Every day we work with customers to begin the process of evaluating helpIT data quality software (along with other vendors they are looking at). That process can be daunting for a variety of reasons from identifying the right vendors to settling on an implementation strategy, but one of the big hurdles that occurs early on in the process is running an initial set of data through the application.

Once you’ve gotten a trial of a few applications (hopefully including helpIT’s) and you are poised to start your evaluation to determine which one is going to generate the best result – you’ll need to develop a sample data set to run on the software. This is an important step not to be overlooked because you want to be sure that the software you invest in can deliver the highest quality matches so you can effectively dedupe your database and most importantly, TRUST that the resulting data is as clean as it possibly can be with the least possible wiggle room. So how do you create the ideal test data?

The first word of advice – use real data.

Many software trials will come preinstalled with sample or demo data designed primarily to showcase the features of the software. While this sample data can give you examples of generic match results, they will not be a clear reflection of your match results. This is why it is best to run an evaluation of the software on your own data whenever possible. Using the guidelines below, we suggest ‘identifying’ a real dataset that is representative of the challenges you will typically see within your actual database. That dataset will tell you if the software can find your more challenging matches, and how well it can do that.

For fuzzy matching features, you may like to consider whether the data that you test with includes these situations:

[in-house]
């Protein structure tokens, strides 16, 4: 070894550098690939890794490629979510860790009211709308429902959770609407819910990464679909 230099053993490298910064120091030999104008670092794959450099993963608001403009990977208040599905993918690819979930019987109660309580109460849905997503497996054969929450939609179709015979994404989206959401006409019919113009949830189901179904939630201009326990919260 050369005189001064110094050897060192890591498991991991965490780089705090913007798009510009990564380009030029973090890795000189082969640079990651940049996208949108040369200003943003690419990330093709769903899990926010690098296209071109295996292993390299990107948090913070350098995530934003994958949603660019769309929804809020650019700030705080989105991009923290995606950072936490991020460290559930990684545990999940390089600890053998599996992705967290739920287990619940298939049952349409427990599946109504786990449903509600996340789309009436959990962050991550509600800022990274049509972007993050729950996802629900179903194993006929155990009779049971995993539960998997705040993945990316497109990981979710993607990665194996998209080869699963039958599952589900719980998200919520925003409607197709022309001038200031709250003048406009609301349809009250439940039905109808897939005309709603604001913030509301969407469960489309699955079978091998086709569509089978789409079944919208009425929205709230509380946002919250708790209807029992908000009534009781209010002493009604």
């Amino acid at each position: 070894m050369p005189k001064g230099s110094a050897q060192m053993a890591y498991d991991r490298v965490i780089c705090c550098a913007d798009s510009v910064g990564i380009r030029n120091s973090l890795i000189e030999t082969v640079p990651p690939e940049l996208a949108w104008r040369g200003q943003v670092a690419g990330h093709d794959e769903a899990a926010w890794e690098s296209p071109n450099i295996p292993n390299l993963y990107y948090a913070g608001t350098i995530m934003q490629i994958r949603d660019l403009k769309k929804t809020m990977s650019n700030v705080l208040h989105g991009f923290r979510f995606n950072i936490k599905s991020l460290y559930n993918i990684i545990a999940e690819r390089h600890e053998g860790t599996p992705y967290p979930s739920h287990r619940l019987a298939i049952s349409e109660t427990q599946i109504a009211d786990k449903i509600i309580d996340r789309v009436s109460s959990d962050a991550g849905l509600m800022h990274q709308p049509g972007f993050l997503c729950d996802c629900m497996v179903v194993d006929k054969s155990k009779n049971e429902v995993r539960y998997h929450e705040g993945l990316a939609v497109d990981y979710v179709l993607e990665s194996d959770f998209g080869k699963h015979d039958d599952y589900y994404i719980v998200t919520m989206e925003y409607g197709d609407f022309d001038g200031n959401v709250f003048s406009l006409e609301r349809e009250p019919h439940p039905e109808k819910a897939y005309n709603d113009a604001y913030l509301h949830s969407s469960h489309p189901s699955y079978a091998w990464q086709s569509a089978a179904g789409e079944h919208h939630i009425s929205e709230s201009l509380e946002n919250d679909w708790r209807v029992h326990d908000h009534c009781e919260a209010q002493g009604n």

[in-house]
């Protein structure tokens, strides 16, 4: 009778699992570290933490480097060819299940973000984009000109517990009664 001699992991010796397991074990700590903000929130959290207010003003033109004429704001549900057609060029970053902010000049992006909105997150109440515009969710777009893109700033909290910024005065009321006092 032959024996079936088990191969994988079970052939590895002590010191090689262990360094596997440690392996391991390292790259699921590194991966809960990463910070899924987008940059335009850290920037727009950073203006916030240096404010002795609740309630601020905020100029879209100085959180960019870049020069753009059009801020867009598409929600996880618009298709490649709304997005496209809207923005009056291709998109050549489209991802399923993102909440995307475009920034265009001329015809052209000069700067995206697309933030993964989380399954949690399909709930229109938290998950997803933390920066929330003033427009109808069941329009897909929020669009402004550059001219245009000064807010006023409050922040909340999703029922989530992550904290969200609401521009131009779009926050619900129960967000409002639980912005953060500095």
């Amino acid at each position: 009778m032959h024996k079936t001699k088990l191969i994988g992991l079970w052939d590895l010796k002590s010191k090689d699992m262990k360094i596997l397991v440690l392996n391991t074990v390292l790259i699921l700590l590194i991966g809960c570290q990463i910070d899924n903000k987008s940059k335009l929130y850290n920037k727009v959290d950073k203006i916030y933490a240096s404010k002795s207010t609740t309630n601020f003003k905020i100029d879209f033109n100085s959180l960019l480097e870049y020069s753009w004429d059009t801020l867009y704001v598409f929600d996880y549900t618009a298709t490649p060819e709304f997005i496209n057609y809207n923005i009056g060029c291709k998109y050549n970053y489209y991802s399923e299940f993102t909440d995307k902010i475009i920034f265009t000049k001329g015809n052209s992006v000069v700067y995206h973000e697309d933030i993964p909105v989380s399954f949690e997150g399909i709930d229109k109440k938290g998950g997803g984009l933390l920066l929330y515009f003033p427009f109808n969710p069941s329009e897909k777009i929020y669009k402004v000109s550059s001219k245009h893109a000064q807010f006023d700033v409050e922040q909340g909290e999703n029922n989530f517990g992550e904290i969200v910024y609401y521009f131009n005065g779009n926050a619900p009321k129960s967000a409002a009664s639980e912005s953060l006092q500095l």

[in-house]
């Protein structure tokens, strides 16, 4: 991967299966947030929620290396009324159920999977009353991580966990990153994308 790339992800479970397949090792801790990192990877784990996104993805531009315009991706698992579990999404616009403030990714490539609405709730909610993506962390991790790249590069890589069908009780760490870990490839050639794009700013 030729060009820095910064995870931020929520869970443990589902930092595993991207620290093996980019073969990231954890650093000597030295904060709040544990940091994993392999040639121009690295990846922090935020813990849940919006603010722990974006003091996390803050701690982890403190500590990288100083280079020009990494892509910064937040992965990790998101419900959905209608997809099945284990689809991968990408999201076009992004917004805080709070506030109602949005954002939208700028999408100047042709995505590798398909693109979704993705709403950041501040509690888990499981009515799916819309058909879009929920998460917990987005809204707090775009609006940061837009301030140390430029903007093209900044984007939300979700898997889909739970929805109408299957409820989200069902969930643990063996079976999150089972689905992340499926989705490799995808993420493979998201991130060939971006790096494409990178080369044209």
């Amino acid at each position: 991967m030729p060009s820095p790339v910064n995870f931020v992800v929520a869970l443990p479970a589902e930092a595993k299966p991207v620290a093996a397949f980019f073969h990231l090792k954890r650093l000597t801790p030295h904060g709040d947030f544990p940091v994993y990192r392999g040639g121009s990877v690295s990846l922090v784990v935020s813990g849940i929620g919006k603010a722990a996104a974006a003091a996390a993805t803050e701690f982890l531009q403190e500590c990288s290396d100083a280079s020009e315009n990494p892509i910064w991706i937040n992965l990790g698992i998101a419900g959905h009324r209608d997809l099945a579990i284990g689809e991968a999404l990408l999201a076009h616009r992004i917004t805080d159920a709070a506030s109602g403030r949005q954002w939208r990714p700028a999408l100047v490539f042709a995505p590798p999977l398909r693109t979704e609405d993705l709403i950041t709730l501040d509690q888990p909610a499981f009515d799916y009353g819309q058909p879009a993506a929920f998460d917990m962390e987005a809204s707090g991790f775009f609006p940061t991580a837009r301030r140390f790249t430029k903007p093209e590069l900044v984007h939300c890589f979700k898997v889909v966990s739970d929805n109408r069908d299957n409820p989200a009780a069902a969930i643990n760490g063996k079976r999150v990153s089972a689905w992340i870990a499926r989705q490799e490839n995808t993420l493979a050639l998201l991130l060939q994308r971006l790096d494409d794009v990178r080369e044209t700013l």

• phonetic matches (e.g. Naughton and Norton)
  • reading errors (e.g. Horton and Norton)
  • typing errors (e.g. Notron, Noron, Nortopn and Norton)
  • one record has title and initial and the other has first name with no title
    (e.g. Mr J Smith and John Smith)
  • one record has missing name elements (e.g. John Smith and Mr J R Smith)
  • names are reversed (e.g. John Smith and Smith, John)
  • one record has missing address elements (e.g. one record has the village or house
    name and the other address just has the street number or town)
  • one record has the full postal code and the other a partial postal code or no postal code

When matching company names data, consider including the following challenges:

  • acronyms e.g. IBM, I B M, I.B.M., International Business Machines
  • one record has missing name elements e.g.
  1. The Crescent Hotel, Crescent Hotel
  2. Breeze Ltd, Breeze
  3. Deloitte & Touche, Deloitte, Deloittes.

You should also ensure that you have groups of records where the data that matches exactly, varies for pairs within the group. For example:

If you don’t have these scenarios all represented, you can doctor your real data to create them, as long as you start with real records that are as close as possible to the test cases and make one or at the most two changes to each record. In the real world, matching records will have something in common – not every field will be slightly different.

With regard to size, it’s better to work with a reasonable sample of your data than a whole database or file, otherwise the mass of information runs the risk of obscuring important details and test runs take longer than they need to. We recommend that you take two selections from your data – one for a specific postal code or geographic area, and one (if possible) an alphabetical range by last name. Join these selections together and then eliminate all the exact matches – if you can’t do this easily, one of the solutions that you’re evaluating can probably do it for you.

Ultimately, you should have a reasonable size sample without so many obvious matches, which should contain a reasonable number of fuzzier matches (e.g. matches where the first character of the postal code or last name is different between two records that otherwise match, matches with phonetic variations of last name, etc.)


For more information on data quality vendor evaluations, please download our Practical Guide to Data Quality Vendor Selection.